I did a mammoth weed of Bed 11 to allow the oca room to grow. It’s doing quite nicely and I think I’m missing two plants is all. There are also verbena seedlings in this bed and elsewhere, which I’ve left to mature further since my wall of verbena in the left bed has decreased considerably.

The first cucumber is doing very well and I’ve found another seedling under a borage leaf. There’s no sign of the other two, so the wigwam is just kinda architectural at this point. There’s a lot of borage in Bed 1 and 7 and it’s just started to flower. It’s still going to get ripped up if it gets in the way though.

I had little zinnias still at home, which I’ve pinched and put in Beds 6 and 7. Bed 6 is one of my disappointments. The nasturtiums really haven’t done much yet and the various  seeds I put in are coming up, but not spread out very well.

The woodland bed is quite pretty with weeds and seeds. I weed it bit by bit, taking out weeds when they’re obviously bad. There are small bits of log hidden in there too.

I mowed the whole plot on 1, which was delightful. It’s so much nicer (and quieter) to walk on when it’s this short.

I also did all the feeding, with tomato food going to the tomatoes for the first time. There’s no rain around at the moment and I think the butts are getting down a bit.

I ended up in among the apple tree, cutting back brambles and cutting down five foot tall nettles. If I had a bigger plot I might have set up a nettle fertiliser tub, but I just don’t have room.


I did the deadheading and finally planted the fuchsia that’s been languishing at home. I had to pull up a corncockle and a little poppy, but the fuchsia wasn’t going to last any longer in its pot.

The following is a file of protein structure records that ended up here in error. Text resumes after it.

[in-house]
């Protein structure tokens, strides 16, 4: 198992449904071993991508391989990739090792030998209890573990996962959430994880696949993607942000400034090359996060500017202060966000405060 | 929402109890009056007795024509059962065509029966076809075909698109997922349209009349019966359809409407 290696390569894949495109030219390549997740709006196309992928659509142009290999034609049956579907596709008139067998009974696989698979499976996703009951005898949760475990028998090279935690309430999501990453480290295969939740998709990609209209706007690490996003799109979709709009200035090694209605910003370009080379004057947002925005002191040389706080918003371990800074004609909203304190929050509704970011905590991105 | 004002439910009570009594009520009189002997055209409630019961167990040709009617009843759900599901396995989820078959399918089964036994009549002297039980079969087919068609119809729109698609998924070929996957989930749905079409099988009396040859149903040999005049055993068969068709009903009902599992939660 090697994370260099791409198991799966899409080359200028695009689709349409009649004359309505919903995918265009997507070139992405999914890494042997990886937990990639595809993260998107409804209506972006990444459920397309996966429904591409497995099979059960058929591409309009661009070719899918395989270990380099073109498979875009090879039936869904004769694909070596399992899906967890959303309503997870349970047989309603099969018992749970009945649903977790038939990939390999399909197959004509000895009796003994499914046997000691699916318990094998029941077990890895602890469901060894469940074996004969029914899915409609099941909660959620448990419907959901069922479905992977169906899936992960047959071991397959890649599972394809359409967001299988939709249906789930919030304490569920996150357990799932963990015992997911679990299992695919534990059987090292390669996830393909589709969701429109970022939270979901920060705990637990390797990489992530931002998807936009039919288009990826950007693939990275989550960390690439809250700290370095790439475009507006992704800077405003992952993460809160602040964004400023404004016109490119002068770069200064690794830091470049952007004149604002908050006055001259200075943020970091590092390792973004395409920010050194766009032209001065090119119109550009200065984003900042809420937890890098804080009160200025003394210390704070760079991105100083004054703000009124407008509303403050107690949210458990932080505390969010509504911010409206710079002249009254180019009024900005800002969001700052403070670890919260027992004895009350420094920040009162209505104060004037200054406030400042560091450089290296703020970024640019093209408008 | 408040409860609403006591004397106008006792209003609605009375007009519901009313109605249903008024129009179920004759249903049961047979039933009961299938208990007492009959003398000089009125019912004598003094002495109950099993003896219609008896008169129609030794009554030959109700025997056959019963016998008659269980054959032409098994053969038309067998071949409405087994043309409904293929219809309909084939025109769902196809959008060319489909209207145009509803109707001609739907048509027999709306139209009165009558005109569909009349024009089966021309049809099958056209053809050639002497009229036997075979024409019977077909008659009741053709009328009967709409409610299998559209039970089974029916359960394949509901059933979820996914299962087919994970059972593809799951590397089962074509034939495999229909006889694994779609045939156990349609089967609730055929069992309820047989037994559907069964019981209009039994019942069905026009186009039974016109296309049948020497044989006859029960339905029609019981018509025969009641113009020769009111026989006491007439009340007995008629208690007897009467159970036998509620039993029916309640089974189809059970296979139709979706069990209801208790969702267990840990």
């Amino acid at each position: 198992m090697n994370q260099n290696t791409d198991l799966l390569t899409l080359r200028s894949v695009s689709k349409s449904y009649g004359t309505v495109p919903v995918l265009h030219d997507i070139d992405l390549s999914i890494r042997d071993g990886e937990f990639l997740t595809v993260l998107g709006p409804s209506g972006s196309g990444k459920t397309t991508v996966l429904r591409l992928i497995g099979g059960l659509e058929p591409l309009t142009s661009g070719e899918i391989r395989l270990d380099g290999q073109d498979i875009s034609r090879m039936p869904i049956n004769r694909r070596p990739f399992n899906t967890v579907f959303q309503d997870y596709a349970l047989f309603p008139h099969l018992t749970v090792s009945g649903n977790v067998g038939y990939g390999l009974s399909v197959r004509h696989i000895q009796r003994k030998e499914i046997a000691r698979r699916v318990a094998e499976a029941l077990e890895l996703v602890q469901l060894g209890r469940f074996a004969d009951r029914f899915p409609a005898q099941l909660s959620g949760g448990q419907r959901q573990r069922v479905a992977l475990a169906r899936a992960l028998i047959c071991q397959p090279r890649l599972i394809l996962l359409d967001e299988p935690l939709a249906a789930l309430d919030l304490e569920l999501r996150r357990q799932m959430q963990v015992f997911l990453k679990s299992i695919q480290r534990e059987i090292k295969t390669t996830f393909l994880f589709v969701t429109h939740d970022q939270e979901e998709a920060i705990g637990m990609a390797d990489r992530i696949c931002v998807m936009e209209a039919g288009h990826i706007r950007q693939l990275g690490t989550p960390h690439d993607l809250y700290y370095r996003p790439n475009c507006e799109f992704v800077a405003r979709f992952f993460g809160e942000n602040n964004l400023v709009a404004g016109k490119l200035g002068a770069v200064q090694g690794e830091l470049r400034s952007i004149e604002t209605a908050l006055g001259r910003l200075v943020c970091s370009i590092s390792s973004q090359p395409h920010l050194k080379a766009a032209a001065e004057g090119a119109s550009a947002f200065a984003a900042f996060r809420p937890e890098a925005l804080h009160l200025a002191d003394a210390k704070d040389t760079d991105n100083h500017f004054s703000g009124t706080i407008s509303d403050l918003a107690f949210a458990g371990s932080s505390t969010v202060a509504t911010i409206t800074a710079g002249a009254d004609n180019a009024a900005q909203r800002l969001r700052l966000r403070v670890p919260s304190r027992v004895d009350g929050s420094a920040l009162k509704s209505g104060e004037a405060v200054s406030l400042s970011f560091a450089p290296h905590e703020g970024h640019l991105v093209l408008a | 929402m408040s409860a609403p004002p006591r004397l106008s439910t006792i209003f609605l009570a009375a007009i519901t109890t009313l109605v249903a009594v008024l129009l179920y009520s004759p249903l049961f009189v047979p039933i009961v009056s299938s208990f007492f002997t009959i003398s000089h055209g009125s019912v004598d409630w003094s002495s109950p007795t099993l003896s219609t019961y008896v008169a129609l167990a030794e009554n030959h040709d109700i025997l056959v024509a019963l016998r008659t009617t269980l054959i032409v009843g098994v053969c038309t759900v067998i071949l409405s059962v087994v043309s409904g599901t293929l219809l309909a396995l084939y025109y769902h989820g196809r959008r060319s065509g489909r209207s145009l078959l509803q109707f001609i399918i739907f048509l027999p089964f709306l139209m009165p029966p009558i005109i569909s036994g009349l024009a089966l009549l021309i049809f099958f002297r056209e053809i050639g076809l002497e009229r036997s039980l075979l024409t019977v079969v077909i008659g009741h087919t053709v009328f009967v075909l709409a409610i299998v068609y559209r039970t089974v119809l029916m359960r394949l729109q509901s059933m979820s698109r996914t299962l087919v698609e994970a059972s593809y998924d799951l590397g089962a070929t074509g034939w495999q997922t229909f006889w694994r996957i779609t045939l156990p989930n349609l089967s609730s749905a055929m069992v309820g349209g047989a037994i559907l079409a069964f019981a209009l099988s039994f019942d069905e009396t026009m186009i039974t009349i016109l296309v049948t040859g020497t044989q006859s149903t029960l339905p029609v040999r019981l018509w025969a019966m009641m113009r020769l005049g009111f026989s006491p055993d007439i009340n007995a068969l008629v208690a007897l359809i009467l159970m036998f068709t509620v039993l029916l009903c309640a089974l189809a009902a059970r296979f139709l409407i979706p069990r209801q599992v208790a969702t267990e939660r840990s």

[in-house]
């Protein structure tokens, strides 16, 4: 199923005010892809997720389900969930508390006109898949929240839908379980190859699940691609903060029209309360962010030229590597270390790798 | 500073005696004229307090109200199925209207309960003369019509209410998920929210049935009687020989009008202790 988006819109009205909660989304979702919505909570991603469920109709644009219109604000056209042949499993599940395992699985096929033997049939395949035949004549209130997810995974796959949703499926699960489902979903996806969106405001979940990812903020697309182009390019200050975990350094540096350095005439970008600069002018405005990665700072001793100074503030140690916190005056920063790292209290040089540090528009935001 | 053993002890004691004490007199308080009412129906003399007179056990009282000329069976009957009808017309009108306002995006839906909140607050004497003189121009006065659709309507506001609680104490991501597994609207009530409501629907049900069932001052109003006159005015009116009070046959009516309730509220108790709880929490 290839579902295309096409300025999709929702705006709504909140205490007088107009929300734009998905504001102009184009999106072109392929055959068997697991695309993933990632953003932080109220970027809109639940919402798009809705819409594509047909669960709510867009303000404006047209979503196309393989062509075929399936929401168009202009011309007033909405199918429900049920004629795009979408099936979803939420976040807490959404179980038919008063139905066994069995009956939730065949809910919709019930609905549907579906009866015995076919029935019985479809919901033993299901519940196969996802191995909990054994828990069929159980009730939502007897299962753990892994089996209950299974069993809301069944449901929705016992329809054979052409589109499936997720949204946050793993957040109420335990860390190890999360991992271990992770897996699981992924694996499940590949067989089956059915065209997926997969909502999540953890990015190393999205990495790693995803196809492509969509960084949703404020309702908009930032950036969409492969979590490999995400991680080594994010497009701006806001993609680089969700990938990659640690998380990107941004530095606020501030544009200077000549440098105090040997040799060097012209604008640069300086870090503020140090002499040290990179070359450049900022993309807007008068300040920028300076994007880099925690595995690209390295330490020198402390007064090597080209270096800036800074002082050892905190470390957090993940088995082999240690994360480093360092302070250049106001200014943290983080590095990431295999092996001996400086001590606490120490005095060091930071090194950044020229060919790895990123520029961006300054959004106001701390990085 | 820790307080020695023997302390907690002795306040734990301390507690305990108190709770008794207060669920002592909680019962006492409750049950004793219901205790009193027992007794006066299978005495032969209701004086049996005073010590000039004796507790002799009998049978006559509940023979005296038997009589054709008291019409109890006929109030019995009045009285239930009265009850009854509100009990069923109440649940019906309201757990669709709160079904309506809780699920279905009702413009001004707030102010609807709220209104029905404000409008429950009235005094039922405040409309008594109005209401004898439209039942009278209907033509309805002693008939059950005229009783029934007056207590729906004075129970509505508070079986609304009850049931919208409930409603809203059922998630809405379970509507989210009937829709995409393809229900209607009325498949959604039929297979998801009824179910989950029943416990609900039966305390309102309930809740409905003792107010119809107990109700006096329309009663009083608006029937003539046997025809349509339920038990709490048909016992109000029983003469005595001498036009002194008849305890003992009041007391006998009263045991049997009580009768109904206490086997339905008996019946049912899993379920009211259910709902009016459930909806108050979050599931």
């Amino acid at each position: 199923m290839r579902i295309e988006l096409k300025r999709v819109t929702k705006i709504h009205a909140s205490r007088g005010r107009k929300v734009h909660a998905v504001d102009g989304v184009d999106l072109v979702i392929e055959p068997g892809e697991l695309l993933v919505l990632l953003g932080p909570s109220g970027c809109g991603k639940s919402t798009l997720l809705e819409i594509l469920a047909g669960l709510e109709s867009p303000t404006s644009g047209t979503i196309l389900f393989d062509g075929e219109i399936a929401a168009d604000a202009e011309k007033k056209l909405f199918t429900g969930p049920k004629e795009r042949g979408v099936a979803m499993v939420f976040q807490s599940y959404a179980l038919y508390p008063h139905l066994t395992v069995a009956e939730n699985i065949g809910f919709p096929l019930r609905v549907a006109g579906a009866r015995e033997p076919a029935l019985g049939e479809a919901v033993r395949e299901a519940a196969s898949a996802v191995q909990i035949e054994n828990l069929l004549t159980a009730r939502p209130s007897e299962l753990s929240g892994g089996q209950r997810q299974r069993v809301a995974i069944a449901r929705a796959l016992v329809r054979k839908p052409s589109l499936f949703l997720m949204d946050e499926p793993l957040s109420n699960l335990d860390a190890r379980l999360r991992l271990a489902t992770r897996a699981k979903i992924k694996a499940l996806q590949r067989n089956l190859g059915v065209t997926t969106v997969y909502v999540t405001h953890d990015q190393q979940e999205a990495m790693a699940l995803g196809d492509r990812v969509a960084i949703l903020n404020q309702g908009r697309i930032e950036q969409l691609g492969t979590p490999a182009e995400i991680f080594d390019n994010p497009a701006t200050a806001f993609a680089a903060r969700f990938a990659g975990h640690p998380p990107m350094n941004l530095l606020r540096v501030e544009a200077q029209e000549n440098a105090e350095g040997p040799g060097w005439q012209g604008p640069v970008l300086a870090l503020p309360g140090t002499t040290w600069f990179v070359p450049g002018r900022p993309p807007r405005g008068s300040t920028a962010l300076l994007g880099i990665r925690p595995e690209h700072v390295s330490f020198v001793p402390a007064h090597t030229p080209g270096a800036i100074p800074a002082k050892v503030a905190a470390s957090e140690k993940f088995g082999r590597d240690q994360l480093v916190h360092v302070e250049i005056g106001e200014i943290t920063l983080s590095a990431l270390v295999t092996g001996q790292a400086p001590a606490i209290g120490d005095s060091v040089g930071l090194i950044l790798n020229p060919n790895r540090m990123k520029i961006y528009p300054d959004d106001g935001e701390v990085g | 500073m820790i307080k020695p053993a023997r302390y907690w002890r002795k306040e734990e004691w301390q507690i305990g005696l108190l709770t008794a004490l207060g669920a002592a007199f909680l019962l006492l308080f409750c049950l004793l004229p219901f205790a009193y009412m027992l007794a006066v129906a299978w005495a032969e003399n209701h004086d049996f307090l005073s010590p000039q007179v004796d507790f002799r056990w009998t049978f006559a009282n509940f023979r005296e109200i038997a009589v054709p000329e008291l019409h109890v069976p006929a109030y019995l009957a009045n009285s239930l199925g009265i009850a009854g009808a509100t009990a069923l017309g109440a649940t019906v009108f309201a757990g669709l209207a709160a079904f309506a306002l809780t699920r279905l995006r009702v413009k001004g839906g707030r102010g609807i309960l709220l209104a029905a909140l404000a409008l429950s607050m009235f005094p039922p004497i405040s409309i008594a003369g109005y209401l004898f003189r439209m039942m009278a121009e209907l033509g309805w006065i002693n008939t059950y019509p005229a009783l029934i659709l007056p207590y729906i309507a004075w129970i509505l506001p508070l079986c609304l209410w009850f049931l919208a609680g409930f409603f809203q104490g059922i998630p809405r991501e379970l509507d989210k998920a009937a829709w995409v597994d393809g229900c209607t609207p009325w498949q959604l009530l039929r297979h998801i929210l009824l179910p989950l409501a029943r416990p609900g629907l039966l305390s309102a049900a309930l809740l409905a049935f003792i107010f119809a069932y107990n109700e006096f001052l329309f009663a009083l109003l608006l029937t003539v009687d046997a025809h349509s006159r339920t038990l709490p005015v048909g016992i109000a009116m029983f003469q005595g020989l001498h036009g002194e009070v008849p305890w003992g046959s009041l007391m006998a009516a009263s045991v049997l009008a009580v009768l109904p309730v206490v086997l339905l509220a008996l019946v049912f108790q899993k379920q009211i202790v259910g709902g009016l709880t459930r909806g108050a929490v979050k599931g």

The flowers are looking good and I have to keep telling myself that the plot actually looks really good if I don’t think about the few bits that are a little disappointing / slow this year.

Flowers have arrived on all the tomatoes and the beans have started to flower.

I did some major weeding: the woodland bed, Beds 1, 2, 4, 5, 6 and 9. This year there are lots of bramble seedlings over on the right and little unknown shiny-leaved volunteers.

In the afternoon I worked on the pond, digging out under the liner at the shallow end, deeper and further than I’d begun the night before. I had a collection of new farm rock and a bowl of foraged gravel to aid the new design. The beach is now wider and the sides are not quite as steep. I didn’t change anything under the big rock, so farm rock has made a nice wall there to cover the liner. The end of the front shelf was a real conundrum and I had decided to get more bark from the stream pile before I found a great piece under the apple tree when I was placing a new log there. I tried to bend it and it broke, so it’s actually wired together, with the wire hidden in plain sight. Hopefully the crows won’t immediately flick it into the pond.


A post-work visit to do the strimming. The clover had come up enough that I basically mowed the place with the trimmer too. Touring the plot shows that unfortunately every bed needs weeding.

Most of the ocas have come up in little clumps of foliage. In the next bed the onions have started fattening up. I need to water things again – though there was a random small, but heavy shower later in the evening.

Flowers have appeared on the runner beans and the tomatoes have flower buds too. The sweet peas are fattening up a bit, but have a long way to go. The front of the bed has lobelia and some candytuft coming, but it’s not going to be the sea of candytuft I had in a previous year.

The nasturtiums in Bed 5 are picking up. Bed 6 is still kinda weedy-looking. It’s not the best year really. Things just aren’t taking off the way I want them too. Maybe July will be better – although Bed 3 is on the turn to July emptiness now that the nigella has gone to seed.  The bought cosmos are robust though – but bizarrely non-random in their lines.